The new genetics in clinical practiceBMJ 1998; 316 doi: https://doi.org/10.1136/bmj.316.7131.618 (Published 14 February 1998) Cite this as: BMJ 1998;316:618
- John Bell (firstname.lastname@example.org), Nuffield professor of clinical medicine
- Nuffield Department of Clinical Medicine, University of Oxford, John Radcliffe Hospital, Oxford OX3 9DU
Common diseases are currently defined by their clinical appearance, with little reference to mechanism. Molecular genetics may provide the tools necessary to define diseases by their mechanisms. This is likely to have profound effects on clinical decisions such as choice of treatment and on our ability to characterise more clearly the course of disease and contributory environmental factors. This information also raises the possibility that new therapeutic interventions can be obtained rationally, based on a clear understanding of pathogenesis. Most of these genetic factors will act as “risk factors” and should be managed ethically and practically, as would other risk factors (in hypertension or hypercholesterolaemia, for example). The rapid advances in human molecular genetics seen over the past five years indicate that within the next decade genetic testing will be used widely for predictive testing in healthy people and for diagnosis and management of patients.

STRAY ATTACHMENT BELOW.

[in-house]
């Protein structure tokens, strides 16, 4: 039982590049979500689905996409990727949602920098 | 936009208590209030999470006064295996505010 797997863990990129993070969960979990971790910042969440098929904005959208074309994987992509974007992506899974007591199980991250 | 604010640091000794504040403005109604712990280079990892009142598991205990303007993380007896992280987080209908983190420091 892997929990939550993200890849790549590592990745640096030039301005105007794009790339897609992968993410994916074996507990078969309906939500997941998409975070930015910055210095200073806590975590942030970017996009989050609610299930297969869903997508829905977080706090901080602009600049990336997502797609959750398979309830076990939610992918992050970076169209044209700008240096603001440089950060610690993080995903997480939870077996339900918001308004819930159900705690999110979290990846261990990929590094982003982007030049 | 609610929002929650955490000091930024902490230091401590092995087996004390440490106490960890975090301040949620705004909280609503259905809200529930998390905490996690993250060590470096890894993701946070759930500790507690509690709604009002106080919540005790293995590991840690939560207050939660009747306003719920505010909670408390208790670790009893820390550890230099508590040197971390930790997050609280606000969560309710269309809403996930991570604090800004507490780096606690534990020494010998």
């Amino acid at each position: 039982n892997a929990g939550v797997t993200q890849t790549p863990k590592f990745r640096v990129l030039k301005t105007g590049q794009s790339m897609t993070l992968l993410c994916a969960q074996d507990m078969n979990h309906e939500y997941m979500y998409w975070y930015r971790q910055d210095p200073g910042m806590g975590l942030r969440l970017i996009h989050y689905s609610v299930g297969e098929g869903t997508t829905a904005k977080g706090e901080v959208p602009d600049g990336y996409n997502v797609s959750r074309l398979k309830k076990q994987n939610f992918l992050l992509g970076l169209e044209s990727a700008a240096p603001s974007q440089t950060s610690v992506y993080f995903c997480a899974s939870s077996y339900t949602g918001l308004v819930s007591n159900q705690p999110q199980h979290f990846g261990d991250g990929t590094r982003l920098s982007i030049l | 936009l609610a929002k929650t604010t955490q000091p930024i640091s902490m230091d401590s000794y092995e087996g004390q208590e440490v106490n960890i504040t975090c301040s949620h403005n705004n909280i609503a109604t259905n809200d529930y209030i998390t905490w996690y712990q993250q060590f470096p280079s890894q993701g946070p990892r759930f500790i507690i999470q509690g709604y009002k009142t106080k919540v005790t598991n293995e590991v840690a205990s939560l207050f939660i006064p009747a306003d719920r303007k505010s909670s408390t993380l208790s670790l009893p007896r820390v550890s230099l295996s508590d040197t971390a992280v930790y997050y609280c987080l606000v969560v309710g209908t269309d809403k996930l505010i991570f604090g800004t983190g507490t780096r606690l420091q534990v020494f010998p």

Molecular genetics was originally used in medicine to map and identify the major single gene disorders, such as cystic fibrosis1 and polycystic kidney disease.2 The excitement in the field has shifted to the elucidation of the genetic basis of the common diseases. With the help of very large, well characterised family collections, genetic linkages for many of the major causes of morbidity and mortality in Western populations have been identified. The genes and DNA variants responsible for these disorders are now being cloned at an ever increasing pace. Large scale genotyping, increasingly integrated genetic and expressed sequence maps,3 and large scale sequencing programmes4 have all contributed to this remarkable evolution in our understanding of how genes might modify our susceptibility to disease.
Considering the current rapid acquisition of genetic information relating to common disease and the dramatic technological developments that continue to fuel the field, it would be surprising if most …